Aberdeen boss Derek McInnes has heralded Dean Campbell’s progress as the midfielder looks to seize his first-team chance.
Campbell, who made his debut in May 2017, has now started the last three games and has impressed McInnes with how he has taken his opportunity.
The Dons manager insists he wanted to get away from seeing Campbell as a “nice” player, encouraging him to additional facets to his game.
He has been able to get forward in recent games, impressing in the 1-0 defeat to Celtic, while also performing diligent man-marking duties in midfield.
McInnes said: “He’s doing well. That’s part of our job, to bring young players through. It’s about getting the balance right when you bring players in. We’ve seen a lot of players move on and Dean has been in and around the squad for a few seasons now.
“He’s getting a run now. He gives us balance in there. He puts his foot on the ball, but he’s also getting his hands dirty and playing a bit more vertical now in getting up and down the pitch and getting against people. When we first came across Dean and we looked at him, we didn’t want him to be that nice player that everybody says he is.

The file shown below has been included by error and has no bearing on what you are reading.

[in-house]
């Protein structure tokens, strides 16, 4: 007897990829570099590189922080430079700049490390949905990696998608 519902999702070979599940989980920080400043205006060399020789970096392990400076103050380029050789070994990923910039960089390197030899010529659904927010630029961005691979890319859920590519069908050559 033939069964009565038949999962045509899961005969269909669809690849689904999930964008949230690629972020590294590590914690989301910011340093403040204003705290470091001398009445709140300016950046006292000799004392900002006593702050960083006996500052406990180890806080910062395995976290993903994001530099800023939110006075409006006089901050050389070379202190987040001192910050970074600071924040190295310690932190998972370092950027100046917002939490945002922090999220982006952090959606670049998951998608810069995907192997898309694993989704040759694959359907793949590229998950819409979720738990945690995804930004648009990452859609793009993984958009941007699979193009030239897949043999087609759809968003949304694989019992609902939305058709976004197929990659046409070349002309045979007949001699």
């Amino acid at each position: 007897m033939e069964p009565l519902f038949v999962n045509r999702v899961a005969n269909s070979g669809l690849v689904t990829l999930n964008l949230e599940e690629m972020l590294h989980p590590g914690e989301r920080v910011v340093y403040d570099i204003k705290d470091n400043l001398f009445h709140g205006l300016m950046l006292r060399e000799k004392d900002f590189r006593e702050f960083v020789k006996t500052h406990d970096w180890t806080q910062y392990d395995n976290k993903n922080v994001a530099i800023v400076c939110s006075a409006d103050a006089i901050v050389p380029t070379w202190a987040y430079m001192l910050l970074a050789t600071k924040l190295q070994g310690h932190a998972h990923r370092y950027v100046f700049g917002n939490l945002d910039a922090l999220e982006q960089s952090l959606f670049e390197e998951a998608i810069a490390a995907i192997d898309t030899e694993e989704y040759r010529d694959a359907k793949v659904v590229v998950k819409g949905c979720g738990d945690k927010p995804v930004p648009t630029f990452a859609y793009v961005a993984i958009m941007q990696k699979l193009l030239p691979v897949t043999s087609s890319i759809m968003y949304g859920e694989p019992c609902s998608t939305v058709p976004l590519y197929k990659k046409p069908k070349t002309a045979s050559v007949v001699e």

“Nice doesn’t cut it as a central midfield player. As nice on the eye as he is, he’s also becoming a more rounded player and that part of his game pleases me. He’s looking for second balls and against Killie, he was looking for Kiltie, looking for Whitehall. It’s tough on him, he’s really got to concentrate.
“Against Celtic, he was up against Ryan Christie and worked off of him and played in his area of the pitch. Ryan Christie is a top, top player and one of the best in Scotland and he dealt with him. He’s learning all the time and hopefully he can keep learning in a winning Aberdeen team, which will help him.”
Conditions of late have also been difficult, as is the norm in the winter months in Scotland, which has allowed McInnes to see a different side to Campbell.
He added: “I’ve found a wee bit out about him recently. He’s been like that for the last wee while. Playing in tough conditions, the wind and that, sometimes you’ve just got to go toe to toe with your opponent, get your hands dirty and do the yards.
“Being a midfielder myself, running up and down the pitch, matching runs, winning tackles, sometimes the enjoyment doesn’t come from the game, but from the result. He’s still learning on the job.
“That young midfield was very good at Celtic Park. McCrorie, Ferguson, Campbell are three babies really with a lot of game time under their belt. They’re doing away fine, the three of them.”